Maple Leafs recall William Nylander from Swedish team
Maple Leafs draft pick William Nylander of Team Sweden during the group stage of the 2015 World Junior Hockey Championships against Team Russia at the Air Canada Centre in Toronto on Monday December 29, 2014. (Dave Abel/Toronto Sun)
How do you separate William Nylander’s sizzle from his fizzle?
In an informal survey of NHL scouts conducted by the Sun during the recent world junior championships, most of the hockey bird-dogs polled had pretty much the same observations regarding the Team Sweden star.
In fact, if you looked down at their notepads — or, in these modern times, iPads, as the case may be — you’d likely see a report along these lines:
- Remarkably skilled with the puck.
- Uninvolved without it.
n Needs to get bigger to withstand the rigours of the larger bodies and scaled-down rinks he’ll have to deal with on this side of the Atlantic.
When you take those reports into account, the logic of the Maple Leafs’ move on Monday to bring the highly touted Nylander to the American Hockey League’s Marlies from MoDo of the Swedish League makes perfect sense.
That is, if they can withstand the desire to plop the kid into the Leafs lineup rather than keep him on the farm.
To that end, Leafs assistant GM Kyle Dubas insists Nylander will be entrenched at Ricoh Coliseum until the end of the season, with management claiming it will resist any urge to call him up to the parent club.
“We have to be absolutely patient with these players,” Dubas said of Nylander. “If he has a big weekend or a big month with the Marlies, we have to do what’s absolutely best for his development in the long term, which is stay with the Marlies for the rest of the year.”
Having accrued 20 points in 21 games for basement-dwelling MoDo, Nylander — the eighth overall pick at the 2014 draft — exhibited from the get-go that he is one of the elite offensive performers in that league. Of course, those numbers were accrued on the big ice, where there is more space for the flashy forward to pull off those dipsy-doodle moves he so enjoys.
Never shy about allowing his on-ice swagger to surface, Nylander finished tied for second in scoring at the world junior with three goals and seven assists for 10 points. No surprise there.
Perhaps more intriguing to the scouts and Leafs brass was Nylander’s game at the world junior on the smaller North American rink, specifically the Air Canada Centre. There, they noticed Nylander’s penchant of getting knocked off the puck in tight spaces, causing him, at times, to hang around the periphery rather than go into the so-called dirty areas.
That the 5-foot-11 Nylander needs to bulk up is a given. As such, what better stage for the prized teenager to cut his teeth on the North American game than in the AHL, a man’s league where sometimes you have to make your own space to create scoring opportunities.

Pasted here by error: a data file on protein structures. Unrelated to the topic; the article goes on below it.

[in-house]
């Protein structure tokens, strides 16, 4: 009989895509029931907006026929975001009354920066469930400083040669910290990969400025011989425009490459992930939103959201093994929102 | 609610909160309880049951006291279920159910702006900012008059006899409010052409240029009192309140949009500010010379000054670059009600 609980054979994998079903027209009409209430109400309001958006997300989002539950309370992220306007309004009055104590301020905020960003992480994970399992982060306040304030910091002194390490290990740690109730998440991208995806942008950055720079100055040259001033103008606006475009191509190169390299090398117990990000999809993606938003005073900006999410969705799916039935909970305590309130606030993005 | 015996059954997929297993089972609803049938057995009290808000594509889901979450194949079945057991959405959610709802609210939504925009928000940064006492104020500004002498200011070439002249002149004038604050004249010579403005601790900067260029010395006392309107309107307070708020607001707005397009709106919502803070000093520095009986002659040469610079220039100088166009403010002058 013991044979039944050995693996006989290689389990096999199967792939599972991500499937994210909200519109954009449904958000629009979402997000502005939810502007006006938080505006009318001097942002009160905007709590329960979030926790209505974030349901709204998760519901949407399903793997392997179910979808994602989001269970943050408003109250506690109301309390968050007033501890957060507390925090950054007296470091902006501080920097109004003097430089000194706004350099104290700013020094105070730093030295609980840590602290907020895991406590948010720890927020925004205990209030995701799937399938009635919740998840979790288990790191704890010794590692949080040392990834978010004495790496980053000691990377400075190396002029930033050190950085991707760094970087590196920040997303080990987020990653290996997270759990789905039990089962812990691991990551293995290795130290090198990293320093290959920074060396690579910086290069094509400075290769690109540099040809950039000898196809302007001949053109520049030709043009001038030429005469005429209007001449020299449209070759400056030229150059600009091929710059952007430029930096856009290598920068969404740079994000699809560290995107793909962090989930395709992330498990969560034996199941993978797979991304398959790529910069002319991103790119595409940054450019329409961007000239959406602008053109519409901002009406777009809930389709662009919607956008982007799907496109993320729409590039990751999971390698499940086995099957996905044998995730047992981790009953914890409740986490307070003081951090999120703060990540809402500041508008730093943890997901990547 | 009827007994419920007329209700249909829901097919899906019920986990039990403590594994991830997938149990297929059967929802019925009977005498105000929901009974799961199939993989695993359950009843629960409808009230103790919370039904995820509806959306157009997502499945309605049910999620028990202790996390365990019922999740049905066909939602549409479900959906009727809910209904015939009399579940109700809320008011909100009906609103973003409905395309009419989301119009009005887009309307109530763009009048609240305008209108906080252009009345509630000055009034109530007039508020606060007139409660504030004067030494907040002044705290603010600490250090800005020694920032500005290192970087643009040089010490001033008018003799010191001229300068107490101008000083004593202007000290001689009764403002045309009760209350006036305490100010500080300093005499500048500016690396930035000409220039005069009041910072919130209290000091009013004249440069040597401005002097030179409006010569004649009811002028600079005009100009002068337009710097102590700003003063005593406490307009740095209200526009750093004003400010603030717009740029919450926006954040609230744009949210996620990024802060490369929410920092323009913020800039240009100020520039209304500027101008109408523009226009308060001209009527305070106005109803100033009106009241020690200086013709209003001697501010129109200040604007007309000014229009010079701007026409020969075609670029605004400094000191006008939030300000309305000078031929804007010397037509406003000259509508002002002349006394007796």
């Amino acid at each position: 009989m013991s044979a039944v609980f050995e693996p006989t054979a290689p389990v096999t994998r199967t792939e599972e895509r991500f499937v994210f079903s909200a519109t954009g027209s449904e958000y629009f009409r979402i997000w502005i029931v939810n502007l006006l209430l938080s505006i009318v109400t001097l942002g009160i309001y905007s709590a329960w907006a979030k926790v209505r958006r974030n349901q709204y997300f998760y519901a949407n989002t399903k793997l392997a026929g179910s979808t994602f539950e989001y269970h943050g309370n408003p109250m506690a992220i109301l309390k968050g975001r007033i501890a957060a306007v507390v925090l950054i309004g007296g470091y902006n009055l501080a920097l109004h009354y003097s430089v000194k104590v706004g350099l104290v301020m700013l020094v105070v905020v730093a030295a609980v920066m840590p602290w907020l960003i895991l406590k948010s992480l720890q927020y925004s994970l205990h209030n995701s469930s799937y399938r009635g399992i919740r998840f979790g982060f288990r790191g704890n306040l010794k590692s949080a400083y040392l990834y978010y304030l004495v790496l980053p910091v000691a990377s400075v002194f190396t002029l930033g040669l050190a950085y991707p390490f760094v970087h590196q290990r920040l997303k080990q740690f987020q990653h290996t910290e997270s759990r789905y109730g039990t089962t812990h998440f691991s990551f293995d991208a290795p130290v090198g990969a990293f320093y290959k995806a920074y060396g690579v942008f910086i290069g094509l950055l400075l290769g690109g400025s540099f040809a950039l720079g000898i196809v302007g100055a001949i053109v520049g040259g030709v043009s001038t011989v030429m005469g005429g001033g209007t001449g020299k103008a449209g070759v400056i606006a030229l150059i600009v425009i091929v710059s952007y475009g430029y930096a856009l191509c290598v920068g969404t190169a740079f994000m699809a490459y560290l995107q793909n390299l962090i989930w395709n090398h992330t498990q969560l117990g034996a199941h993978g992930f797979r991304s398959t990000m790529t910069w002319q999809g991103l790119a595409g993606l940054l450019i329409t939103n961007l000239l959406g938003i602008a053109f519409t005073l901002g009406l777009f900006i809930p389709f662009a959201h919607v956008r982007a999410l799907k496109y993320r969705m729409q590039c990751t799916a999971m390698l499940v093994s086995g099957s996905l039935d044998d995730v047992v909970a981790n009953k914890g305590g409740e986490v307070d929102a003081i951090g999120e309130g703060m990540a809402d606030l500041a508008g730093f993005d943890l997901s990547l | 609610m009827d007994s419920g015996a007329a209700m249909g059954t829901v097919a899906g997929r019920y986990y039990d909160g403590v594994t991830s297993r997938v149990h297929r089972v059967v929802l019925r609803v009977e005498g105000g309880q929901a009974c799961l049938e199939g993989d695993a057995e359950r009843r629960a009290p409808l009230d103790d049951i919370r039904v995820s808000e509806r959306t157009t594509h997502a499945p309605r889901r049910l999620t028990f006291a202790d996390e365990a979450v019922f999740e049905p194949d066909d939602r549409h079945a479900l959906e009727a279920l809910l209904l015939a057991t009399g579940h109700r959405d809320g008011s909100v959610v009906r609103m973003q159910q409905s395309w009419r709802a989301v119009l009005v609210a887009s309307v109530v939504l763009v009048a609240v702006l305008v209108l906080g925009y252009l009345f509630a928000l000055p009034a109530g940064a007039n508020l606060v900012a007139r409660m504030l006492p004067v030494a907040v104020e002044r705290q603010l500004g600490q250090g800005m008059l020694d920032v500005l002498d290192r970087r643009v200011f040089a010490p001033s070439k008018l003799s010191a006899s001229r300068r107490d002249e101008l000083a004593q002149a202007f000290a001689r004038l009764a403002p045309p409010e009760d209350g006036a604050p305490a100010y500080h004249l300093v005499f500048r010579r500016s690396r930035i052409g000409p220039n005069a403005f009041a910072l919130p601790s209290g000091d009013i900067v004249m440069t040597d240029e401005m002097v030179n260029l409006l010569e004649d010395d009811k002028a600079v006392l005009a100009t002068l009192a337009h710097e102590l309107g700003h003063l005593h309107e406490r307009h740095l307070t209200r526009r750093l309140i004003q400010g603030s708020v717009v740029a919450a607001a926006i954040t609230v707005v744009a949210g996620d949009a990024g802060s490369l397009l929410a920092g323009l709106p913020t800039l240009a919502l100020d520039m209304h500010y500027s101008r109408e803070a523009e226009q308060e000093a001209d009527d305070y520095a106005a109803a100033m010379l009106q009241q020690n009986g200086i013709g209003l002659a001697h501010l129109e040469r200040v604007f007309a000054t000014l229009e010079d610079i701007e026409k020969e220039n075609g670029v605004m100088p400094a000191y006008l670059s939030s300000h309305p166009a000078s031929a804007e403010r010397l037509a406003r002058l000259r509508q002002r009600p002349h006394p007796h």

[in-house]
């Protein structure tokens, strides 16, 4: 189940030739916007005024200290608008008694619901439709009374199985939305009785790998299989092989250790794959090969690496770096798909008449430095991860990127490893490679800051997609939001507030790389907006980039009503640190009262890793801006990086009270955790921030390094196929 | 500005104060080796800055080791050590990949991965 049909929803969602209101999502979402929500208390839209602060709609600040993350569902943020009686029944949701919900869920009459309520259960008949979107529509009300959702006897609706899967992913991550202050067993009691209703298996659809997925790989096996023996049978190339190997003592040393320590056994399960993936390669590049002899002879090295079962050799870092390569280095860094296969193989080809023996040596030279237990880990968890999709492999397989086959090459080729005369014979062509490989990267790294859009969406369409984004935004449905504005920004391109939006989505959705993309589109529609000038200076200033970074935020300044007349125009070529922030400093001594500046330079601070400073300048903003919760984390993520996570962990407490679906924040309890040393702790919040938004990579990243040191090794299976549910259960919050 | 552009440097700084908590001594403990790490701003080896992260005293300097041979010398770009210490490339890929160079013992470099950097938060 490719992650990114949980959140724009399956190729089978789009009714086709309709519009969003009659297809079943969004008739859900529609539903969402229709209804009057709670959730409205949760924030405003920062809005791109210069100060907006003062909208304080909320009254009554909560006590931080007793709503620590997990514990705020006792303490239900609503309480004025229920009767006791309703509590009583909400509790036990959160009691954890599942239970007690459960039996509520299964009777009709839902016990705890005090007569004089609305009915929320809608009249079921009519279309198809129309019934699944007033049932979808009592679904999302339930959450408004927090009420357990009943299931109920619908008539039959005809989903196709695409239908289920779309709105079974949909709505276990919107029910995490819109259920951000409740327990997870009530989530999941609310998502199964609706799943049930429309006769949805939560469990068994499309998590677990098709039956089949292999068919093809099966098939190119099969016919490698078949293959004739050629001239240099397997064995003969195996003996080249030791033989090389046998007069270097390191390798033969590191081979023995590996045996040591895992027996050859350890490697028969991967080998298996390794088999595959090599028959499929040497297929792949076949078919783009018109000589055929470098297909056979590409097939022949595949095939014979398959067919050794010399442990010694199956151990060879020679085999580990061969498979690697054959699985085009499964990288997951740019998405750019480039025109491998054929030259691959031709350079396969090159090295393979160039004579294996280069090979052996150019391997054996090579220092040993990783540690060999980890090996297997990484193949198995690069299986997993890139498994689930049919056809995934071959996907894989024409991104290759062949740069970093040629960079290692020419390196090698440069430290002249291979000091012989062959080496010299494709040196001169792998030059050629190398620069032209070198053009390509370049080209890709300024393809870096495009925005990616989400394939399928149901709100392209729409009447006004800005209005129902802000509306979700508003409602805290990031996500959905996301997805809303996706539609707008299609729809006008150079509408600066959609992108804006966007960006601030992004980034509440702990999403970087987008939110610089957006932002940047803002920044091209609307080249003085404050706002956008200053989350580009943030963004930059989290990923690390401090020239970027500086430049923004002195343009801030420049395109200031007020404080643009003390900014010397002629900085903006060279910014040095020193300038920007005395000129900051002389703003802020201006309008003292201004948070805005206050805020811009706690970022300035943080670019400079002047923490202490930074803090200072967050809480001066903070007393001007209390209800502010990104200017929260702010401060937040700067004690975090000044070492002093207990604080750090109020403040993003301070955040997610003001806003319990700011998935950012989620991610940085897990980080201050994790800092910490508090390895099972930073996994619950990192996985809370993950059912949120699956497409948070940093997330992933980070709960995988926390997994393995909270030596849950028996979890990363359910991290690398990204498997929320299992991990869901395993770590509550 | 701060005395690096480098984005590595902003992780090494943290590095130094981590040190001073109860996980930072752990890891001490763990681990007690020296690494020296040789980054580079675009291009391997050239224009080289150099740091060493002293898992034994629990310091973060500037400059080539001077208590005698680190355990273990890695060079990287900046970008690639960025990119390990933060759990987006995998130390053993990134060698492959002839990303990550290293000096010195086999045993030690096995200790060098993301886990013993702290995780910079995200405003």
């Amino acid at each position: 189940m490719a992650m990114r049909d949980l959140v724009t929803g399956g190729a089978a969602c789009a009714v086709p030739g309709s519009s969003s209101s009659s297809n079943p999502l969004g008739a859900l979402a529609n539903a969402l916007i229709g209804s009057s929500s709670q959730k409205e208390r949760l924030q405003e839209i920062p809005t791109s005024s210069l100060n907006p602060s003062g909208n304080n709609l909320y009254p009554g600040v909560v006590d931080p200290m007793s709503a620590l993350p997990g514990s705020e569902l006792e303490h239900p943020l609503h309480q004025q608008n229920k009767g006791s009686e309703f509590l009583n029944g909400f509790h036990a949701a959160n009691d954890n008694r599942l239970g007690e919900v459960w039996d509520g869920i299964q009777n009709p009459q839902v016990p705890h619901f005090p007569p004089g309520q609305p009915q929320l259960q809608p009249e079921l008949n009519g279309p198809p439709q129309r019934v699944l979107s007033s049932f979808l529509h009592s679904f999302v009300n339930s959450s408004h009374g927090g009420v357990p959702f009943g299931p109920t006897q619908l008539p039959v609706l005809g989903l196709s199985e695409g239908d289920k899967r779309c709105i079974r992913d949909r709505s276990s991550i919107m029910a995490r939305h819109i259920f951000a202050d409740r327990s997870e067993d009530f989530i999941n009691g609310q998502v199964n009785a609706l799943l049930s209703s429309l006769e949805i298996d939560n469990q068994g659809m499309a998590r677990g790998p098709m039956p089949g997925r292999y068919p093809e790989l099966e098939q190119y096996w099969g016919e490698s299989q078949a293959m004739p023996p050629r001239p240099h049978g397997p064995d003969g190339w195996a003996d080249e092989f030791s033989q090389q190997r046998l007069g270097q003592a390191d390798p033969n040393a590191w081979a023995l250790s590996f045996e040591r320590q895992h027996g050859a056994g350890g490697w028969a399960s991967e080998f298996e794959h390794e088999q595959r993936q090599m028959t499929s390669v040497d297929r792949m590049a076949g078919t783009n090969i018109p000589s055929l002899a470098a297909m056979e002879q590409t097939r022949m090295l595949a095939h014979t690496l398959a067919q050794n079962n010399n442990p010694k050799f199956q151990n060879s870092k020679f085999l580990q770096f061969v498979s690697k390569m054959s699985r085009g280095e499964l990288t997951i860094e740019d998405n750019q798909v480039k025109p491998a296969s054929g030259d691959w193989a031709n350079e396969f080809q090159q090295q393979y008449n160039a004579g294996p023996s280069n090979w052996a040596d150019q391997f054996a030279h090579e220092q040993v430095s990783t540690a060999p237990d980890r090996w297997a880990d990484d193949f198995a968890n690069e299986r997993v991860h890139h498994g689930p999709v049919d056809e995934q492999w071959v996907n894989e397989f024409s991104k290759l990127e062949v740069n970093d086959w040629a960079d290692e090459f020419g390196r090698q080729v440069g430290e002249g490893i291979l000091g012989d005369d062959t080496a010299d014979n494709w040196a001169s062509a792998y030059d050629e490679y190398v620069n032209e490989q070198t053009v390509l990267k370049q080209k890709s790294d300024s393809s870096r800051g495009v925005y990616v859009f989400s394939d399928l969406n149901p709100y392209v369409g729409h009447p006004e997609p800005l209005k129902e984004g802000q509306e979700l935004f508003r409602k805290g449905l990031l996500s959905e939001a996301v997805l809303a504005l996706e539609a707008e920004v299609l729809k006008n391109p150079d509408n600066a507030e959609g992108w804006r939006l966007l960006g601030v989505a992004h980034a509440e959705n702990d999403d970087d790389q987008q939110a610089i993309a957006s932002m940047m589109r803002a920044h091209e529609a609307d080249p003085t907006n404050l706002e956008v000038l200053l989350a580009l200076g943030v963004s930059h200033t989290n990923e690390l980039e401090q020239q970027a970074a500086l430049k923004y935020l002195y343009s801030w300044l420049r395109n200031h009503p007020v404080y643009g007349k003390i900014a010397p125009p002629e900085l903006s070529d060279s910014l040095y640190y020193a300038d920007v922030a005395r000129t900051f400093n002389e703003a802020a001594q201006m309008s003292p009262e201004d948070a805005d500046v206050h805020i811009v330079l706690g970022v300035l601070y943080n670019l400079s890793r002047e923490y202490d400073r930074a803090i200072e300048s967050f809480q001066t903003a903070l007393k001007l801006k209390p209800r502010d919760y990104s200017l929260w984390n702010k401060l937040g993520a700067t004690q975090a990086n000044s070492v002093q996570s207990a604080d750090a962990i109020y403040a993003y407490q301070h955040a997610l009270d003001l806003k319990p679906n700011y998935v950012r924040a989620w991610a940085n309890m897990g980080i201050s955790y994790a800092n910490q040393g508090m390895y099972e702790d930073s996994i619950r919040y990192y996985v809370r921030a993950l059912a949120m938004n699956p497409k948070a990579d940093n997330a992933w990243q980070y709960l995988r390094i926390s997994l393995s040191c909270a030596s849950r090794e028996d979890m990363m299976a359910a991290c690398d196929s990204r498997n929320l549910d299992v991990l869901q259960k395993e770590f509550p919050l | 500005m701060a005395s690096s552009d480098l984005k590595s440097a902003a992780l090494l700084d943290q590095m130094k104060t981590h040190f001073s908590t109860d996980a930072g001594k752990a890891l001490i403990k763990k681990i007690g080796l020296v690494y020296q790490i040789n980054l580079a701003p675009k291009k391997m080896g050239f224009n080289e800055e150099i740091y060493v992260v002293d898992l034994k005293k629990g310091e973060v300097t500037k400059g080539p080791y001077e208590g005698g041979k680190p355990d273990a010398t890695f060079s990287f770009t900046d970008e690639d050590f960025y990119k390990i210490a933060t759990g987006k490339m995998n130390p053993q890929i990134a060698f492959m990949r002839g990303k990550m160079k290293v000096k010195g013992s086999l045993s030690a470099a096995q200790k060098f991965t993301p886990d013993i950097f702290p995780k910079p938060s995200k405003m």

Here, at times, muscle is just as important as hustle.
“To me, the most important thing for William is he’s a guy who has the puck a lot, but as we saw in the world junior at times — and with MoDo — he takes a lot of physical duress when he has the puck and when he’s trying to shield the puck, like on the cycle,” Dubas said. “He’s not at the point yet where his game has evolved where he can spin off and elude that type of contact.
“With him coming to North America it’s going to be that much harder. The style of play is much different and you’re going to have guys try to physically separate him from the puck. It’s learning how to continue to maintain possession.
“Don’t get me wrong. He does many things at an outstanding level. These are just things we feel he can work on.”
When Nylander steps onto the ice in Hamilton for his scheduled Marlies debut on Jan. 23, he’ll quickly discover that the competition is beefier and the room harder to find. Still, you get the impression he wanted to be on this side of the Atlantic all along.
Asked last month if he thought the initial decision to play in Sweden was beneficial to his development, Nylander didn’t exactly provide a ringing endorsement of the move.
“For me, it’s hard to say,” Nylander replied. “Who knows what would have happened if I had stayed over here? Hard to answer that question.”
Not anymore, now that his new hockey home will be Ricoh Coliseum.
During the hall of fame ceremonies in November, inductee Peter Forsberg, assistant GM with MoDo, said of Nylander: “Hopefully ,he will get the strength to be able to play over here because he’s going to be fantastic.”
The road to becoming “fantastic” officially starts now.
CHERRY PUZZLED BY MOVE
Count Don Cherry among the handful of critics who are not thrilled with the Maple Leafs’ decision to bring William Nylander to North America.
“Now that’s just what they need,” Cherry told The FAN 590 on Monday, his voice oozing with sarcasm. “They got (new coach Peter) Horachek going, this big deal. He needs defence, defence, defence. And to bring a small Swede over, I’m sure he’s really excited.”
The Leafs did acknowledge later in the day that plans are for Nylander to remain with the American Hockey League Marlies for the rest of the campaign. That being the case, it will be coach Kevin Dineen, not Horachek, who will oversee Nylander’s development this season.
The Leafs had to decide if they wanted to bring Nylander to North America by Jan. 16 when the transfer agreement is up. Their gain is MoDo’s pain.
“This is, unfortunately, beyond our control when the rules of the transitions are written in this way,” MoDo Hockey GM Per Svartvadet said in a statement.